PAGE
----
Whether you’re starting the new semester refreshed or already behind of schedule, this can be the fall that you start following through on your great ideas. Make some new habits to avoid becoming a full-time firefighter.
We all know the feeling: You return to your work full of ideas and inspiration. There are a few things you’d like to do differently this time around, and maybe you’ll finally have the time to try out something. Fast forward a couple of weeks, and you find yourself behind schedule. Pretty soon you’re tied to putting out fires, your good intentions dissolving into thin air.
Studies show that intentions are not that strong predictors of even relatively simple behaviors, such as voting or using a condom. For more long-term, complex activities, like starting your own company, intentions have an even smaller effect. Immediate client needs and projects always end up eating away too much time from more strategic development needs. The good news is, that there are a number of things you can do to increase your odds of development actually happening.
1. Make it tangible.
What do you want to develop specifically? Write it down, draw it, make a prototype of it, or do something else to concretize your idea further. Vague needs and ideas need to be specified in order to be pursued. For example entrepreneurs tend to see so many opportunities and possibilities, it can paradoxically deplete energy from actually pursuing any of them. You can always change your focus later on, but you will learn very little until you do something.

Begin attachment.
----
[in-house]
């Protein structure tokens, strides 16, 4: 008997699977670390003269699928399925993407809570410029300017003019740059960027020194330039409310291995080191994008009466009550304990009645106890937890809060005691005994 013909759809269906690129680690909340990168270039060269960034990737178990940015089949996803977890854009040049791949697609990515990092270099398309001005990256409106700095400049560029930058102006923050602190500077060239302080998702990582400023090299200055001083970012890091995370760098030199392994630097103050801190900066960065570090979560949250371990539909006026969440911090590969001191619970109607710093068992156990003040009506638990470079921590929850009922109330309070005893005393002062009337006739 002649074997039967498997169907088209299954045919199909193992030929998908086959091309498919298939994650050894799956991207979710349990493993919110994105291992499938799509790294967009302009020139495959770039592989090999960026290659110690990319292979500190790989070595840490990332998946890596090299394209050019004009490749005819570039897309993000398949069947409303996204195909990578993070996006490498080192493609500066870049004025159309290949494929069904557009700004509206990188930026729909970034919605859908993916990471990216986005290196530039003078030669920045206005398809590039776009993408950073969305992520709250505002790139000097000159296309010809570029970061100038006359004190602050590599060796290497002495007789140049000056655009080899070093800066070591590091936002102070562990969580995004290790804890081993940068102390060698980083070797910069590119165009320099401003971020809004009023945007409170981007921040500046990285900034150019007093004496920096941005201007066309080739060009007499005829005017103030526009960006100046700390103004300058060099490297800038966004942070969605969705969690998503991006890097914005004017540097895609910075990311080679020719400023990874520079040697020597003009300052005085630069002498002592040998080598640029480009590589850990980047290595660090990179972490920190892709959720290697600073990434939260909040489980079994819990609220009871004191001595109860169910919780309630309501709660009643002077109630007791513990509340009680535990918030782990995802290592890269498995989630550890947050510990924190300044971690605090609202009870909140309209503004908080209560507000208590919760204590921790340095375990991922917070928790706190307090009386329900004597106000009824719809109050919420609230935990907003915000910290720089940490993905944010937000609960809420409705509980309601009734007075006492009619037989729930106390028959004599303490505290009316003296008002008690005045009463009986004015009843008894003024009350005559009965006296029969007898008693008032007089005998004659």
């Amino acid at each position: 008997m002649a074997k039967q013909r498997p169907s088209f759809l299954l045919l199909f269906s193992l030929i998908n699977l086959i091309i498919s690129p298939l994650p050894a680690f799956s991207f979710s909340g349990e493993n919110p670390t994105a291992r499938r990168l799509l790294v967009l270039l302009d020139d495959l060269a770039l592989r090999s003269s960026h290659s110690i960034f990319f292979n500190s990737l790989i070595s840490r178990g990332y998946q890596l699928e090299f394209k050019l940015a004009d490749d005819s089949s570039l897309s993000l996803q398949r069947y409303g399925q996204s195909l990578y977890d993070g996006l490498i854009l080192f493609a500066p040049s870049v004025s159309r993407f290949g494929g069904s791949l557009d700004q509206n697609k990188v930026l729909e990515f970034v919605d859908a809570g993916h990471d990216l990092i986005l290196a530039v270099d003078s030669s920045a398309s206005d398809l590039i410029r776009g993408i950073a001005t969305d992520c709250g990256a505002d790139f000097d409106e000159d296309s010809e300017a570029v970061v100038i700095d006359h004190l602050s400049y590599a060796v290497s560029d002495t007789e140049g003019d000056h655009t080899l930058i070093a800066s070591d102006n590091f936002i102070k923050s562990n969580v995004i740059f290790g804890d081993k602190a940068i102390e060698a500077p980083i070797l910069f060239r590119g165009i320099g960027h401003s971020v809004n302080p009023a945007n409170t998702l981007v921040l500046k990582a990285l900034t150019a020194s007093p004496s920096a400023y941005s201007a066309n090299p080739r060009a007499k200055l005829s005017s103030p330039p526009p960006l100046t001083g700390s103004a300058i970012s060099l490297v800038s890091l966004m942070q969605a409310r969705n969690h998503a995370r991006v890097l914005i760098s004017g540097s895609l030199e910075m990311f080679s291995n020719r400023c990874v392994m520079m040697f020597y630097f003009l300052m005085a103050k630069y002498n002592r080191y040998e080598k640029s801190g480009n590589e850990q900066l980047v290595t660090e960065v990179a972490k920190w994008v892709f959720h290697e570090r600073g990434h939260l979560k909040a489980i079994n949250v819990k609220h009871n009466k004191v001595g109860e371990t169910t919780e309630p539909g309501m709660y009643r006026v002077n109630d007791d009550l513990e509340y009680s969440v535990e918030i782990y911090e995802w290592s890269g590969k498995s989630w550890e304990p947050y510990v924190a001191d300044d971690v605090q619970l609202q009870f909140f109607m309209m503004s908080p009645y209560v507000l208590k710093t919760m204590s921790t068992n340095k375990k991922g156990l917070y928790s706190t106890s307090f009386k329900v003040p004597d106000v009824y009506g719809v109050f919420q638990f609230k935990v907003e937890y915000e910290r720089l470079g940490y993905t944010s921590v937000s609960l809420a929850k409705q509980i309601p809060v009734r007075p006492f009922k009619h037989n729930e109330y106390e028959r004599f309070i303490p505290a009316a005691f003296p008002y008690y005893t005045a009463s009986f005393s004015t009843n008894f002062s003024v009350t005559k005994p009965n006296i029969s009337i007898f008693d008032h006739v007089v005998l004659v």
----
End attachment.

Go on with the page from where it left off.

2. Then share it.
Feedback is a crucial source of energy for development. Sustaining idea advancement efforts through setbacks hinges on the how valuable others’ see your idea. Concretizations like prototypes and pilot events also provide great opportunities for others to join your efforts.
3. Make it a habit.
Think about how you can work development into your routine. Almost half of our daily actions are out of habit rather than based actual decisions. Action triggers are key to sticking to good intentions in exercising or dieting, and the same can apply to development. What will you do when facing the temptation of urgent emails or videos of cute animals?
4. Do the least you can.
Instead of planning to achieve huge leaps in development, think about what’s the least you can do. What would be a ridiculously small turtle step towards your idea? Creating new habits takes a lot of time. While lofty goals might sound like a good idea, they seem to work better for one-off efforts. If you want to weave development into your work permanently, constant failures and lagging behind can be discouraging.
5. Ask yourself questions.
Simply asking yourself whether you intend to develop something can increase the chance that you actually will. For instance, if you want to develop a new feedback routine, ask yourself if your going to do it, or better yet, when are you going to do so specifically. So what are you going develop this fall?
If you’ve been promising yourself to make time to communicate your research to a wider audience, start by joining our Research Meets World sessions at the ADF library every other Wednesday. Make it a habit.